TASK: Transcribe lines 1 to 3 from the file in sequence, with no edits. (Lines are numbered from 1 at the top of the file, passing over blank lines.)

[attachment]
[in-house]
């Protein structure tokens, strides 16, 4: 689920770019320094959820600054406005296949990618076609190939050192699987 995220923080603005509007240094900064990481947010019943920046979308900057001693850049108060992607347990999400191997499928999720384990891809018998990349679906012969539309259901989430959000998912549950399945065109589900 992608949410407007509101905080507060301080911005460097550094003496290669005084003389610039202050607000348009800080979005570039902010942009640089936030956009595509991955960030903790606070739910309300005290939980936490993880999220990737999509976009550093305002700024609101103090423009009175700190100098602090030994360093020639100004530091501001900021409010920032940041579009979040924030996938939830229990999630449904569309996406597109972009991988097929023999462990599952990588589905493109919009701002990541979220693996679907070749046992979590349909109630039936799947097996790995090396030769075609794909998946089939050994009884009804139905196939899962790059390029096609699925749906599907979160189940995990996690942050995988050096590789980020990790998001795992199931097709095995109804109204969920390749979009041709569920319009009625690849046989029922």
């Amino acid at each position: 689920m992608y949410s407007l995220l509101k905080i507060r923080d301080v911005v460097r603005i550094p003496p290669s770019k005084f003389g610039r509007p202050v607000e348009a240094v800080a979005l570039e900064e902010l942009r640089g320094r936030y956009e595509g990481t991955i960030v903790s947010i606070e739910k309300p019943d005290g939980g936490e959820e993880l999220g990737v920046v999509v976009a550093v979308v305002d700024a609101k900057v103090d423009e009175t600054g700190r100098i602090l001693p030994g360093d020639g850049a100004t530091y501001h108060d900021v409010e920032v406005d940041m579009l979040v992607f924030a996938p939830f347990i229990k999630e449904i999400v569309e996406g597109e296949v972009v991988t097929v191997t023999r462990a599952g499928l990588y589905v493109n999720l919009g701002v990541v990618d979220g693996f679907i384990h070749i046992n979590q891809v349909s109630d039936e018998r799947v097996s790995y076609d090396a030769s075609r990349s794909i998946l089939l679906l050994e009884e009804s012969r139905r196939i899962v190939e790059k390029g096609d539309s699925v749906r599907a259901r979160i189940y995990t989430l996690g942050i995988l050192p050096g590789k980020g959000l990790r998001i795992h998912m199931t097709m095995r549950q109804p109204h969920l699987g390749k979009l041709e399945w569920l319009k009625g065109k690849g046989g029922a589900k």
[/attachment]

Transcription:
[in-house]
């Protein structure tokens, strides 16, 4: 689920770019320094959820600054406005296949990618076609190939050192699987 995220923080603005509007240094900064990481947010019943920046979308900057001693850049108060992607347990999400191997499928999720384990891809018998990349679906012969539309259901989430959000998912549950399945065109589900 992608949410407007509101905080507060301080911005460097550094003496290669005084003389610039202050607000348009800080979005570039902010942009640089936030956009595509991955960030903790606070739910309300005290939980936490993880999220990737999509976009550093305002700024609101103090423009009175700190100098602090030994360093020639100004530091501001900021409010920032940041579009979040924030996938939830229990999630449904569309996406597109972009991988097929023999462990599952990588589905493109919009701002990541979220693996679907070749046992979590349909109630039936799947097996790995090396030769075609794909998946089939050994009884009804139905196939899962790059390029096609699925749906599907979160189940995990996690942050995988050096590789980020990790998001795992199931097709095995109804109204969920390749979009041709569920319009009625690849046989029922």
């Amino acid at each position: 689920m992608y949410s407007l995220l509101k905080i507060r923080d301080v911005v460097r603005i550094p003496p290669s770019k005084f003389g610039r509007p202050v607000e348009a240094v800080a979005l570039e900064e902010l942009r640089g320094r936030y956009e595509g990481t991955i960030v903790s947010i606070e739910k309300p019943d005290g939980g936490e959820e993880l999220g990737v920046v999509v976009a550093v979308v305002d700024a609101k900057v103090d423009e009175t600054g700190r100098i602090l001693p030994g360093d020639g850049a100004t530091y501001h108060d900021v409010e920032v406005d940041m579009l979040v992607f924030a996938p939830f347990i229990k999630e449904i999400v569309e996406g597109e296949v972009v991988t097929v191997t023999r462990a599952g499928l990588y589905v493109n999720l919009g701002v990541v990618d979220g693996f679907i384990h070749i046992n979590q891809v349909s109630d039936e018998r799947v097996s790995y076609d090396a030769s075609r990349s794909i998946l089939l679906l050994e009884e009804s012969r139905r196939i899962v190939e790059k390029g096609d539309s699925v749906r599907a259901r979160i189940y995990t989430l996690g942050i995988l050192p050096g590789k980020g959000l990790r998001i795992h998912m199931t097709m095995r549950q109804p109204h969920l699987g390749k979009l041709e399945w569920l319009k009625g065109k690849g046989g029922a589900k």